Erasmus Law Review is a double-blind peer review journal and invites submissions for its upcoming special issue on International Business Courts – A European and Global Perspective.
International commercial or business courts have long been established in a number of countries as a form of court specialization the aim of which is to offer a tailor-made procedure within one or more specialist courts or court divisions. Over the past decade the topic of court specialization and the creation of business courts in particular has gained attention. In Europe, in February 2018, the International Commercial Chamber within the Paris Court of Appeal was inaugurated, and the Netherlands Commercial Court (NCC) will open its doors on 1 July 2018. In Belgium in early May 2018, a proposal to create the Brussels International Business Court (BIBC) was put before parliament, and in Germany an initiative has been launched to strengthen Frankfurt as a centre for commercial litigation in Europe (the Frankfurt Initiative). Outside of Europe, noteworthy developments in this area are: the Singapore International Commercial Court (SICC), established in 2015; and, in the financial sector, the Dubai International Financial Centre Court (DIFC), the Qatar International Court in the Qatar Financial Centre, and the Abu Dhabi Global Market (ADGM) Court in the United Arab Emirates. Many of these courts are inspired, in part, by or modelled on the Commercial Court in London, England.
The recent rise of commercial or business courts is a consequence of the need to provide appropriate court expertise and procedural rules, and is inherent to the increasing complexity of business relations. However, the recent creation of these courts is often also triggered by other considerations. First, commercial disputes and litigation are often not confined to one jurisdiction, but have international aspects. This requires not only subject-matter expertise, but also knowledge of the particulars of international business relations, foreign legal systems, and private international law rules. It is noteworthy that a special feature of the recently established courts is that they offer parties the possibility of litigating in English, requiring appropriate language skills. Secondly, establishing such courts is also triggered by the desire to raise the profile of the jurisdiction so that it is seen to be an attractive venue for international business litigants. While the aforementioned initiatives date back to before the Brexit vote, recent discussions are fuelled by uncertainty as to the future international litigation regime, business relocation, and opportunities this may create for boosting local legal markets. Thirdly, commercial arbitration has taken over a substantial part of commercial court litigation. To counter what has been called the vanishing trial – a phenomenon that was first evidenced in the United States – some governments justify the creation of business courts with procedural regimes that in part are modelled on arbitration rules by reference to the desire to provide a high quality and cheaper alternative.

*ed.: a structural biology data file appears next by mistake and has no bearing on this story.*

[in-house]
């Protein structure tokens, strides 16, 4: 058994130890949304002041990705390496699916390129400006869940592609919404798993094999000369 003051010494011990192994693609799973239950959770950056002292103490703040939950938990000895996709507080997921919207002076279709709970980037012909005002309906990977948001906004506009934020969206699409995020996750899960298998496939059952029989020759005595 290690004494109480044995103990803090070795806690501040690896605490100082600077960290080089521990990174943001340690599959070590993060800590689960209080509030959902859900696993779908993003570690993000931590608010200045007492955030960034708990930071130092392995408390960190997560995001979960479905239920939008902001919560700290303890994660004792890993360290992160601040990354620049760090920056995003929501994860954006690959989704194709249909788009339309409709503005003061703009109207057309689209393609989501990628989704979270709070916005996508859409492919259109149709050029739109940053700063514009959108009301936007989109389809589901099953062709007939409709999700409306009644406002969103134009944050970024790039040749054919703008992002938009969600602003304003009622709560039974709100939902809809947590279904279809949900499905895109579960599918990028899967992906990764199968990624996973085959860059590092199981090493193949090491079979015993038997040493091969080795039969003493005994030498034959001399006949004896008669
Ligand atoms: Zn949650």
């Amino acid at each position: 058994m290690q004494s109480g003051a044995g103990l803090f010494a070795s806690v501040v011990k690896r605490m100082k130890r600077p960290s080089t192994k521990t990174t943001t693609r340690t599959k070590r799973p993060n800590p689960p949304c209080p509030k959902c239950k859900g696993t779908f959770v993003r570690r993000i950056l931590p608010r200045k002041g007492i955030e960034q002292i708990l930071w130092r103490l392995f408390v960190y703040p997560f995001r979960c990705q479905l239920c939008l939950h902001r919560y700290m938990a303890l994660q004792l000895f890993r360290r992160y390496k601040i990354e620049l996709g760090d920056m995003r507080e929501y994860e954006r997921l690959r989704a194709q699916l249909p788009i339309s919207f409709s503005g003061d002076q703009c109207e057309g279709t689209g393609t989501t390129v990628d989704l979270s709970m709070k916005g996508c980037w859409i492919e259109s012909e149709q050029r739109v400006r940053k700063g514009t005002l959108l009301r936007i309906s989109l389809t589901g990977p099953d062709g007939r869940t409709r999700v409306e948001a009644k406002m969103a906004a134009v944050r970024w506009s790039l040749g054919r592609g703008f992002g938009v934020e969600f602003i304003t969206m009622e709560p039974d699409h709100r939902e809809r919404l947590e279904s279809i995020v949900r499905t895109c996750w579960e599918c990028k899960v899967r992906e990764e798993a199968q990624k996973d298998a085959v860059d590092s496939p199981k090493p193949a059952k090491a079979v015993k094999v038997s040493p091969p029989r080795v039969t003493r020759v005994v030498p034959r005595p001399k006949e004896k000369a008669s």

The Erasmus Law Review invites submissions on topics relating to court specialization, specifically relating to the development of international business courts in Europe and beyond, and focusing on justice innovation and their relevance for access to justice and the judicial system, including the challenges they may pose for judicial administration, litigants and other stakeholders. Contributions can be theoretical, empirical as well as policy oriented. Interdisciplinary approaches are especially encouraged.
The issue will also include papers focusing on the Netherlands, the United Kingdom (England and Wales), France, Germany, and Belgium, and deriving from the seminar on ‘Innovating International Business Courts: A European Outlook’ that will take place in Rotterdam on 10 July 2018. The seminar is organized by Erasmus School of Law under the ERC project ‘Building EU Civil Justice’ (Erasmus University Rotterdam), the Max Planck Institute for Procedural Law Luxembourg, and the Montaigne Centre for Rule of Law and Administration of Justice (Utrecht University).
Authors of selected papers will be exempt from registration fees for the seminar and will have the opportunity to present a poster during the drinks after the seminar.
Please submit an abstract in English of no more than 500 words to Erlis Themeli (email@example.com) and Alexandre Biard (firstname.lastname@example.org) before 10 June 2018. Include your name, affiliation, and a link to your research profile. You will be informed on the outcome on 24 June 2018 at the latest. Responsible issue editors are Xandra Kramer (Erasmus University Rotterdam/Utrecht Utrecht) and John Sorabji (University College, London).
The final paper should be 8,000-12,000 words in length (including footnotes) and must comply with the Erasmus Law Review’s Authors Guidelines. Selected papers will go through the regular double-blind peer review process and publication is subject to the outcome of this review process. The deadline for submission of the paper is 1 October 2018.